These star clusters are among the densest stellar systems known. They have been found in galaxies which also have a super-massive black hole at their centre and the Milky Way is in fact an example of such a system. The formation of these star clusters seems to be intimately related to the formation of the host galaxy because their properties have a strong relationship to the properties of the host galaxy.
Although produced by any accelerating mass (ie bodies in orbit around another mass) as a direct prediction from Einstein's General Theory of Relativity, it needs objects to be as massive as binary neutron stars or binary black holes to generate gravity waves big enough that stand a chance of being detected. Even then, the changes/distortions caused by the gravity waves are infinitesimal - requiring detectors that would be able to measure the difference of something as far away as Alpha Centuri by the width of a human hair!!
And in 2015, various ground based detectors of this sensitivity, like 'Advanced LIGO' will be coming on-line. up to 4km long, perpendicular laser beams, sighted across the world, able to measure the tiny changes in the stretching of space/time caused by these gravitational waves! Amazing!!
All the technology worked (well the important bits!!) and we could watch and listen to Richard on one screen while displaying the presentation about his research thesis on another! Richard's in-depth knowledge of the latest theories was evident from the detailed analysis he has undertaken during his Research Fellowship at Monash University and his presentation conveyed the reasoning beautifully. Trying to work out how galaxies have evolved over the past 8 billion years from 'snap-shots' of what we can currently see in the night sky seems truly amazing!
Richard's full thesis can be found at:
At the end of the meeting Richard was made an honorary, lifetime member of the Knowle Astronomical Society - another first!
Due to the poor weather forecast (100% cloud cover!!), we have had to cancel the stargazing part of this evenings event, but a presentation 'An Introduction to the Night Sky' will still be given in Dorridge Village Hall at around 8pm.
We will also have displays, handouts and telescopes set up in the hall to help get you interested in all aspects of viewing the heavens.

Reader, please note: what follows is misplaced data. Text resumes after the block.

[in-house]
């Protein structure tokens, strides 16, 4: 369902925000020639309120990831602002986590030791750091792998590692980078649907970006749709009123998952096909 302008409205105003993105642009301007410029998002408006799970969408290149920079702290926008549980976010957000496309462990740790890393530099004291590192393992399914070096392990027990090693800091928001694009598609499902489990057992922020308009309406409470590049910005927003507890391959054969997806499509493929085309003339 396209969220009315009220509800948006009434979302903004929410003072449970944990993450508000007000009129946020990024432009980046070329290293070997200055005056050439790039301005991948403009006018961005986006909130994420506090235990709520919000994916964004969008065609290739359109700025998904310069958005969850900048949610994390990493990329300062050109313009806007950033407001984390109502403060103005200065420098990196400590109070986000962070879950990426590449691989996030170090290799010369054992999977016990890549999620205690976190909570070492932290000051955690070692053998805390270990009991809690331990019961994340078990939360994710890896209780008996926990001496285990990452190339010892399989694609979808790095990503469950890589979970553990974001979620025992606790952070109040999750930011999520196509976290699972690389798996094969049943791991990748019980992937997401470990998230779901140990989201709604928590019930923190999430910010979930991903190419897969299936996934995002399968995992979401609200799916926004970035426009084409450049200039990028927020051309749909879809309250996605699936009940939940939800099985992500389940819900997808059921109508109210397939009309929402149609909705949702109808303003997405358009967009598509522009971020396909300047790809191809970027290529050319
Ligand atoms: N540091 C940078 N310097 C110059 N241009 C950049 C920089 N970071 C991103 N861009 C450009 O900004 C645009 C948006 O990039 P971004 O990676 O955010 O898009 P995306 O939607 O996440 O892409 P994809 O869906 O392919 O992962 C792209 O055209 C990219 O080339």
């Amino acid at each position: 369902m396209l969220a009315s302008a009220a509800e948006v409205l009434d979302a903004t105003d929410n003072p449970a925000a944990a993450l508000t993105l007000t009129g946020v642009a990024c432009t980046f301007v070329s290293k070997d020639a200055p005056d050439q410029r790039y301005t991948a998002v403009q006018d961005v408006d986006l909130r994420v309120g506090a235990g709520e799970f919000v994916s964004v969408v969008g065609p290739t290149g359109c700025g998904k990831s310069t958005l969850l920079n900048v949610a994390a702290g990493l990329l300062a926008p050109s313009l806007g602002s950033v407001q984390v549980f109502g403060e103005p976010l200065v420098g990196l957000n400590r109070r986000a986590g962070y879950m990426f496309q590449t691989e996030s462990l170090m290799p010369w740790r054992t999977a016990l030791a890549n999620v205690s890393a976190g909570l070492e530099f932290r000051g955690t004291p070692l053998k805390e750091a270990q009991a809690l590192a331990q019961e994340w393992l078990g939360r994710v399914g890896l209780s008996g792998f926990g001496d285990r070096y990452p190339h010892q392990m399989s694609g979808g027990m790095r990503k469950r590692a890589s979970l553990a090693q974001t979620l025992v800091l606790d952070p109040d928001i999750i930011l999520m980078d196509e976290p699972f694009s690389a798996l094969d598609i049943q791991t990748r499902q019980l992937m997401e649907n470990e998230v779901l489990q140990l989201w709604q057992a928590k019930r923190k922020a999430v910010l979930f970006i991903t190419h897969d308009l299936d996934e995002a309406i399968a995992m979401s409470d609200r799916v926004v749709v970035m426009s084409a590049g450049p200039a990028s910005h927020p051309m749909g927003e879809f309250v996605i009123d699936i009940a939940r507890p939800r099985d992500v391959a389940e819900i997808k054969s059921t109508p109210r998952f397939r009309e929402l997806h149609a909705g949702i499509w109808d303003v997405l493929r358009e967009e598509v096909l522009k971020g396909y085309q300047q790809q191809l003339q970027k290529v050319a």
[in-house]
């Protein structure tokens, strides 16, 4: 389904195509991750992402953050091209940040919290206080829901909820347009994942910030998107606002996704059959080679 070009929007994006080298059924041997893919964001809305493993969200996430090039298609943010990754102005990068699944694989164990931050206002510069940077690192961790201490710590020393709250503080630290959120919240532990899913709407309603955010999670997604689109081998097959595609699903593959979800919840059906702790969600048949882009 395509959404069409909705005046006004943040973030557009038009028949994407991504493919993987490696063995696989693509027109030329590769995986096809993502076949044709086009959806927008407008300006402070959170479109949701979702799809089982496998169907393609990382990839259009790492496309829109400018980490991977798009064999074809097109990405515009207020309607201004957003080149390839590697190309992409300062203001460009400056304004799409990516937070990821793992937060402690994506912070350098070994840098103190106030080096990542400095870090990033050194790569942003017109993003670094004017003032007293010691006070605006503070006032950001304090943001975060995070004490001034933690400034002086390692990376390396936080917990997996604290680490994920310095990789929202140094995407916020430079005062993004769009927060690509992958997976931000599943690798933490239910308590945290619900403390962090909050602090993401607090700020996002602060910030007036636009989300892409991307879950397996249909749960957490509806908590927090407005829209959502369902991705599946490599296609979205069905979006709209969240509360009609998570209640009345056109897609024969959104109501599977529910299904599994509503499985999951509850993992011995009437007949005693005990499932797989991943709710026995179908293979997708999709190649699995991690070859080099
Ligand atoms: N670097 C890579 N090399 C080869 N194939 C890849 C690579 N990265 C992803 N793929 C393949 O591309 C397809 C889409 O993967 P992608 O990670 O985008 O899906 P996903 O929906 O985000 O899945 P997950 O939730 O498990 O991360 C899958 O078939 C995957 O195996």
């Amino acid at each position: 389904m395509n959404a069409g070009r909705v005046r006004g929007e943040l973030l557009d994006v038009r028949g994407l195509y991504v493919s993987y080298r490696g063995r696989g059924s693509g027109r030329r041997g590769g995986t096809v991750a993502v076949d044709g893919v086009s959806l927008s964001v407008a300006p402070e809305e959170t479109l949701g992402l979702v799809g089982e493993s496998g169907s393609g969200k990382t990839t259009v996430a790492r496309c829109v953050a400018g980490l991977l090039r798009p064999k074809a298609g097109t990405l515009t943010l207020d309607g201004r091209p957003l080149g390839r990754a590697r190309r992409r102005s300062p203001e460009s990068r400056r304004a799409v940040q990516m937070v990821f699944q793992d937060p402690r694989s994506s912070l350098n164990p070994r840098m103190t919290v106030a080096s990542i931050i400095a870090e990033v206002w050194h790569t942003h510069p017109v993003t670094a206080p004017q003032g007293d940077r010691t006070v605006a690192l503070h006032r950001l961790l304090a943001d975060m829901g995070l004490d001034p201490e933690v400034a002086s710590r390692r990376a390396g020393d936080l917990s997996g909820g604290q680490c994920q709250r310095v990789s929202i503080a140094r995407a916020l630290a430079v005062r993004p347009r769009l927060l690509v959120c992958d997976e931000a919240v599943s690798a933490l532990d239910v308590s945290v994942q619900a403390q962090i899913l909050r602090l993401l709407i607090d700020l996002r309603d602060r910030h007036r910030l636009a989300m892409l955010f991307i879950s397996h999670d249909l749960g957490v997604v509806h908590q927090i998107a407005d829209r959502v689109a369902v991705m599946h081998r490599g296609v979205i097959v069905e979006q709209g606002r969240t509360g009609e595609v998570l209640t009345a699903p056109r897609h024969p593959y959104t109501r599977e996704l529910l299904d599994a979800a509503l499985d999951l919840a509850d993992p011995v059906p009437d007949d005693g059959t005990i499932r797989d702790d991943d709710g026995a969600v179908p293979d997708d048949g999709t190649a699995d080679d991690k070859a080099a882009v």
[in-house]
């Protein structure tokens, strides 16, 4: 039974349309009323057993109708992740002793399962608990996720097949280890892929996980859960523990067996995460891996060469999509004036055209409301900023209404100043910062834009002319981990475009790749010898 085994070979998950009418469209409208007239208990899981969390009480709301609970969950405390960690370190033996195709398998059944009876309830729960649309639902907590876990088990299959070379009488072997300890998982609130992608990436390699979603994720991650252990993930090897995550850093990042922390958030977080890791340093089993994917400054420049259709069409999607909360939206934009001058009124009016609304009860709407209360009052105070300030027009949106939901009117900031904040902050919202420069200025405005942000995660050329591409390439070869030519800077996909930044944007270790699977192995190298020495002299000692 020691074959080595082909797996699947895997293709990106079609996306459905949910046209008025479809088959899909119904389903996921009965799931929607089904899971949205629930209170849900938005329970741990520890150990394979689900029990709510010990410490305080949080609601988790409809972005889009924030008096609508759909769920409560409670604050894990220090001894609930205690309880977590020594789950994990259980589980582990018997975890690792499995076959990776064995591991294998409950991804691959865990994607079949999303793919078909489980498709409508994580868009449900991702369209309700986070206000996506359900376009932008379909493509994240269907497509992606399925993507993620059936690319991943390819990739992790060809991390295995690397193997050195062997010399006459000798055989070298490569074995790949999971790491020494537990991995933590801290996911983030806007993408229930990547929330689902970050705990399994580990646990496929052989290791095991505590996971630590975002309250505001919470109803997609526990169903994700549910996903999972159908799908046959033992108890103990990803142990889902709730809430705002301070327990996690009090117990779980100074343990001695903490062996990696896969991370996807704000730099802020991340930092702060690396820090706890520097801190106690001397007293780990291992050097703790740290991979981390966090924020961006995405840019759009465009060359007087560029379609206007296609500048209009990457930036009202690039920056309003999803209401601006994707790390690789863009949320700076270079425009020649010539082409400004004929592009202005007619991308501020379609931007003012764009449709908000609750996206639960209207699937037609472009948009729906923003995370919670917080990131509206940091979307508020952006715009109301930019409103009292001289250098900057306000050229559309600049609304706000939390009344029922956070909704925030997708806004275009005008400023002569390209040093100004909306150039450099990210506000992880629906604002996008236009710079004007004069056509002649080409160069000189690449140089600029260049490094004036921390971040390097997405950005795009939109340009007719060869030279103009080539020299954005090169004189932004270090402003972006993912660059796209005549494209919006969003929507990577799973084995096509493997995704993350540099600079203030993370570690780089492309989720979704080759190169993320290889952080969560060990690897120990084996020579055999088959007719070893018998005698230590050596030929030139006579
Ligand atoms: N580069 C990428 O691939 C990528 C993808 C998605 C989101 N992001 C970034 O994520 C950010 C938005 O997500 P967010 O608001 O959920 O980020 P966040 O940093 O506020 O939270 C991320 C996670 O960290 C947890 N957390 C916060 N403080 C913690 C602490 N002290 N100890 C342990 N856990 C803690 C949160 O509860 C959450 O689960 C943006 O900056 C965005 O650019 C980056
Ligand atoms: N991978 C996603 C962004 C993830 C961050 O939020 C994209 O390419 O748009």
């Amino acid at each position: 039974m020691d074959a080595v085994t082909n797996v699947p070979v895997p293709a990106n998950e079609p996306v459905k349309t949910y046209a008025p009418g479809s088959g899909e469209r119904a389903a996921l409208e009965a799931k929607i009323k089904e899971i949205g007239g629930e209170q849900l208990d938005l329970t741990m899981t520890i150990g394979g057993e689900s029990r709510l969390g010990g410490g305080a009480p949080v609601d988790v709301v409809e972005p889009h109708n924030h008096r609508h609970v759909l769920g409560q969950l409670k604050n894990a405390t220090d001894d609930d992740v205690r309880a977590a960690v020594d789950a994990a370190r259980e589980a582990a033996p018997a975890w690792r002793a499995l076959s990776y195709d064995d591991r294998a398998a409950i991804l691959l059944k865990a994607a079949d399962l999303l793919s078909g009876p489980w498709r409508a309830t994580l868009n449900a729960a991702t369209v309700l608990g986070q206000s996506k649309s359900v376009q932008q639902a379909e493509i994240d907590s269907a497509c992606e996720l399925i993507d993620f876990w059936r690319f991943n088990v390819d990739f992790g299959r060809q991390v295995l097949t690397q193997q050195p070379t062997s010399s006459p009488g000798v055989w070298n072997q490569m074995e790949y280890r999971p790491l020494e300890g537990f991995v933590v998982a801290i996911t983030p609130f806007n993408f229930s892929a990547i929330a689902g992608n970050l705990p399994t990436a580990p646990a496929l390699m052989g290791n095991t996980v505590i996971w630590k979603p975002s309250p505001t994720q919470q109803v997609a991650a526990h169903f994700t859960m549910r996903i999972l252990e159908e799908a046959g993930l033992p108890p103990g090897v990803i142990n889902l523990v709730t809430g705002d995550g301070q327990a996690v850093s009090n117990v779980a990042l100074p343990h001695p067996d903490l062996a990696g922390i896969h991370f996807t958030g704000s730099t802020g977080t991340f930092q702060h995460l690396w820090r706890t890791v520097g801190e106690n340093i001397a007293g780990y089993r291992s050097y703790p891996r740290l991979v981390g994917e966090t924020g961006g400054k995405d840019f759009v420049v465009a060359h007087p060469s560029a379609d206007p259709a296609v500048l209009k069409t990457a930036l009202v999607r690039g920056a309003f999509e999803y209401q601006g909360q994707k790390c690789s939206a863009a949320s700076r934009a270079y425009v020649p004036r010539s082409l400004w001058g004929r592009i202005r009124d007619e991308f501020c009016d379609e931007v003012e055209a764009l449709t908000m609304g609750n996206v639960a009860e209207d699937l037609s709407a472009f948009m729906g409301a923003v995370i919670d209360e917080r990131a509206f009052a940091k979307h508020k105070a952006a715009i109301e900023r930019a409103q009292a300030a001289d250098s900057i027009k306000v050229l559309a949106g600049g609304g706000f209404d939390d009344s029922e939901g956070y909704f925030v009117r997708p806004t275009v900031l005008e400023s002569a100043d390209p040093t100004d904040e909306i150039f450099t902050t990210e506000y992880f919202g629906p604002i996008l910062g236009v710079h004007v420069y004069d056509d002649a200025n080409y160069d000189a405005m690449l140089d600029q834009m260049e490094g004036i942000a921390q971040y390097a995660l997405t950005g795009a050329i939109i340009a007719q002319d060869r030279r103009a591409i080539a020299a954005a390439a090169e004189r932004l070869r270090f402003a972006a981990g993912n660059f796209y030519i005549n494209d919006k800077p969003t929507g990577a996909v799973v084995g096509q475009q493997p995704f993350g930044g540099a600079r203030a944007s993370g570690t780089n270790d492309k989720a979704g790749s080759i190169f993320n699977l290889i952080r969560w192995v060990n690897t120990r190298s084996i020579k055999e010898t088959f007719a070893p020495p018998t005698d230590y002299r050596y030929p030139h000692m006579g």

On 1st Sept. Prof. Paul Roche of the University of South Wales gave us a fasinating, flawlessly delivered presentation about Neutron Stars - bizarre stellar objects, with twice the mass of our Sun but crushed down to a ball about 15km in diameter and spinning at up to 700 times a second!!
After 14 years of sterling service, Nigel Foster has decided to stand down from the Committee, which means we currently have no Treasurer or Membership Secretary!
Nigel will still be around to help his replacements get up to speed, and by splitting the roles we hope they shouldn't be too onerous on any individual!
Nominations to join the Committee in either of these roles would be most welcome! Please consider helping us run the Society - many hands make light work!!
Please speak to the Chairman or email firstname.lastname@example.org if you are prepared to help.
Our April 2014 meeting saw Dr Frazer Clarke (University of Oxford, Physics Dept) talking about Big Telescopes: Why Size Has Always Mattered - in particular, the European Extremely Large Telescope.
DR Paul Abel of Leicester University & 'Sky at Night' fame gave a talk about Planetary Astronomy. The turnout was excellent and the talk enjoyed by all. Paul fielded numerous questions at the end and has inspired many of us to go out and record our own observations of the planets in our solar system.
Paul also stayed on afterwards to do a bit of planetary observation but unfortunately the conditions outside where not suitable.
Dr Paul Abel & KAS Chairman Mark Wright after the talk
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